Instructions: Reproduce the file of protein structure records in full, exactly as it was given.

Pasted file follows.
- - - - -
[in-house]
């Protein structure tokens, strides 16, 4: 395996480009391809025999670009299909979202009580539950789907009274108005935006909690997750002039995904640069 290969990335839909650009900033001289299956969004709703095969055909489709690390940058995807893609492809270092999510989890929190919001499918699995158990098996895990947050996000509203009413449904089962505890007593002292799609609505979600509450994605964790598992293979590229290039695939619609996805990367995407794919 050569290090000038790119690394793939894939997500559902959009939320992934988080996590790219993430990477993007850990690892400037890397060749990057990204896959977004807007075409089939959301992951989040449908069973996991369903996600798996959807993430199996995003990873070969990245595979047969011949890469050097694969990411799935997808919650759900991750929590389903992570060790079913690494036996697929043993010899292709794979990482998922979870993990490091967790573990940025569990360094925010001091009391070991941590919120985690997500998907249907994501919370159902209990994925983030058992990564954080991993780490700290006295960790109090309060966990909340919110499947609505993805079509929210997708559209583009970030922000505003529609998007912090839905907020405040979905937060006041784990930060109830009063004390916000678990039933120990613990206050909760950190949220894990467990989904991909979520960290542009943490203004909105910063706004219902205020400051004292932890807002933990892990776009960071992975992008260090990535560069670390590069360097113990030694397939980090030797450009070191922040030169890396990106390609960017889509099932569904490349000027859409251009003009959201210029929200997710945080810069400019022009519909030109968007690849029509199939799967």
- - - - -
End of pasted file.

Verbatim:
[in-house]
């Protein structure tokens, strides 16, 4: 395996480009391809025999670009299909979202009580539950789907009274108005935006909690997750002039995904640069 290969990335839909650009900033001289299956969004709703095969055909489709690390940058995807893609492809270092999510989890929190919001499918699995158990098996895990947050996000509203009413449904089962505890007593002292799609609505979600509450994605964790598992293979590229290039695939619609996805990367995407794919 050569290090000038790119690394793939894939997500559902959009939320992934988080996590790219993430990477993007850990690892400037890397060749990057990204896959977004807007075409089939959301992951989040449908069973996991369903996600798996959807993430199996995003990873070969990245595979047969011949890469050097694969990411799935997808919650759900991750929590389903992570060790079913690494036996697929043993010899292709794979990482998922979870993990490091967790573990940025569990360094925010001091009391070991941590919120985690997500998907249907994501919370159902209990994925983030058992990564954080991993780490700290006295960790109090309060966990909340919110499947609505993805079509929210997708559209583009970030922000505003529609998007912090839905907020405040979905937060006041784990930060109830009063004390916000678990039933120990613990206050909760950190949220894990467990989904991909979520960290542009943490203004909105910063706004219902205020400051004292932890807002933990892990776009960071992975992008260090990535560069670390590069360097113990030694397939980090030797450009070191922040030169890396990106390609960017889509099932569904490349000027859409251009003009959201210029929200997710945080810069400019022009519909030109968007690849029509199939799967």